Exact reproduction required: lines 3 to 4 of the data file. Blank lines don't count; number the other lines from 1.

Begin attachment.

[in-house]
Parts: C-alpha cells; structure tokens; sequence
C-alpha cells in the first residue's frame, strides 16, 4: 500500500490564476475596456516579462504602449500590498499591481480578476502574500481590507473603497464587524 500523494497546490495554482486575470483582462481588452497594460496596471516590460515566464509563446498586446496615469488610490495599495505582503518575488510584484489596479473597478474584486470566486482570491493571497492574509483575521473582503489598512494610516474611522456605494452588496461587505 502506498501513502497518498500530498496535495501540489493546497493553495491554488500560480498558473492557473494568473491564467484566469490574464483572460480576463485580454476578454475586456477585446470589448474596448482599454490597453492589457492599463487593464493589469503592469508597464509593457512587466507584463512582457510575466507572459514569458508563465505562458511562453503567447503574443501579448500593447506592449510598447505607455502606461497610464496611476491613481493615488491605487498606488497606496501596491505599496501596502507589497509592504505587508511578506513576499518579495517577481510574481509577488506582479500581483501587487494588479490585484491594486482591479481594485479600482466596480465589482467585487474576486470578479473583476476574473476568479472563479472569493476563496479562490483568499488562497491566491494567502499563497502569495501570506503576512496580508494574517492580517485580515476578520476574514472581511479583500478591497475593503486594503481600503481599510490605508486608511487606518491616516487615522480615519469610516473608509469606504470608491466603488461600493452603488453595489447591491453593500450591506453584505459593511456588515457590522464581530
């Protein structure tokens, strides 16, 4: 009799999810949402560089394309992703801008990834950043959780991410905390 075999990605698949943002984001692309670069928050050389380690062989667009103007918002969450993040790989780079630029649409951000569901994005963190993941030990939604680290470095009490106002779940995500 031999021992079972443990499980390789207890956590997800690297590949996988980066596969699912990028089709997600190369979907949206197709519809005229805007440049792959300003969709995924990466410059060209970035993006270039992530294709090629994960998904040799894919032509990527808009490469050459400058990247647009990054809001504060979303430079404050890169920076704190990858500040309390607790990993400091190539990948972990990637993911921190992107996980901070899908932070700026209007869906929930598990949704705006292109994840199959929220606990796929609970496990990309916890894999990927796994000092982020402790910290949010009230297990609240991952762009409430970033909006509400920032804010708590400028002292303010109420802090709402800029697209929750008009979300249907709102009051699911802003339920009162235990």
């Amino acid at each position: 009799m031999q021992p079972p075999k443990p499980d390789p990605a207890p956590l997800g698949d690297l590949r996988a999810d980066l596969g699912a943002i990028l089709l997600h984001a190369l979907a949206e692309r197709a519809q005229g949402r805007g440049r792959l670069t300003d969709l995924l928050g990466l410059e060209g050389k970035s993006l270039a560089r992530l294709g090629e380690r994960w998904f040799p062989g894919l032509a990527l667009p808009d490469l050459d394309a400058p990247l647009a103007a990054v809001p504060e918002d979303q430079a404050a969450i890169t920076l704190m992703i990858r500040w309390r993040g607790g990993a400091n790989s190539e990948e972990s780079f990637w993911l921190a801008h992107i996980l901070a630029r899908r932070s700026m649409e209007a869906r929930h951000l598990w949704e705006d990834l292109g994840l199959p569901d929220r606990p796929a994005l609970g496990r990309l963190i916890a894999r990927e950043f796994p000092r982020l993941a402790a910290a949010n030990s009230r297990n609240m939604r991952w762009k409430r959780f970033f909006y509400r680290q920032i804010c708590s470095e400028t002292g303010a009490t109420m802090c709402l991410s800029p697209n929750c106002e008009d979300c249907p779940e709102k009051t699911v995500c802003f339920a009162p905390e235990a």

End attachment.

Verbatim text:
C-alpha cells in the first residue's frame, strides 16, 4: 500500500490564476475596456516579462504602449500590498499591481480578476502574500481590507473603497464587524 500523494497546490495554482486575470483582462481588452497594460496596471516590460515566464509563446498586446496615469488610490495599495505582503518575488510584484489596479473597478474584486470566486482570491493571497492574509483575521473582503489598512494610516474611522456605494452588496461587505 502506498501513502497518498500530498496535495501540489493546497493553495491554488500560480498558473492557473494568473491564467484566469490574464483572460480576463485580454476578454475586456477585446470589448474596448482599454490597453492589457492599463487593464493589469503592469508597464509593457512587466507584463512582457510575466507572459514569458508563465505562458511562453503567447503574443501579448500593447506592449510598447505607455502606461497610464496611476491613481493615488491605487498606488497606496501596491505599496501596502507589497509592504505587508511578506513576499518579495517577481510574481509577488506582479500581483501587487494588479490585484491594486482591479481594485479600482466596480465589482467585487474576486470578479473583476476574473476568479472563479472569493476563496479562490483568499488562497491566491494567502499563497502569495501570506503576512496580508494574517492580517485580515476578520476574514472581511479583500478591497475593503486594503481600503481599510490605508486608511487606518491616516487615522480615519469610516473608509469606504470608491466603488461600493452603488453595489447591491453593500450591506453584505459593511456588515457590522464581530
């Protein structure tokens, strides 16, 4: 009799999810949402560089394309992703801008990834950043959780991410905390 075999990605698949943002984001692309670069928050050389380690062989667009103007918002969450993040790989780079630029649409951000569901994005963190993941030990939604680290470095009490106002779940995500 031999021992079972443990499980390789207890956590997800690297590949996988980066596969699912990028089709997600190369979907949206197709519809005229805007440049792959300003969709995924990466410059060209970035993006270039992530294709090629994960998904040799894919032509990527808009490469050459400058990247647009990054809001504060979303430079404050890169920076704190990858500040309390607790990993400091190539990948972990990637993911921190992107996980901070899908932070700026209007869906929930598990949704705006292109994840199959929220606990796929609970496990990309916890894999990927796994000092982020402790910290949010009230297990609240991952762009409430970033909006509400920032804010708590400028002292303010109420802090709402800029697209929750008009979300249907709102009051699911802003339920009162235990």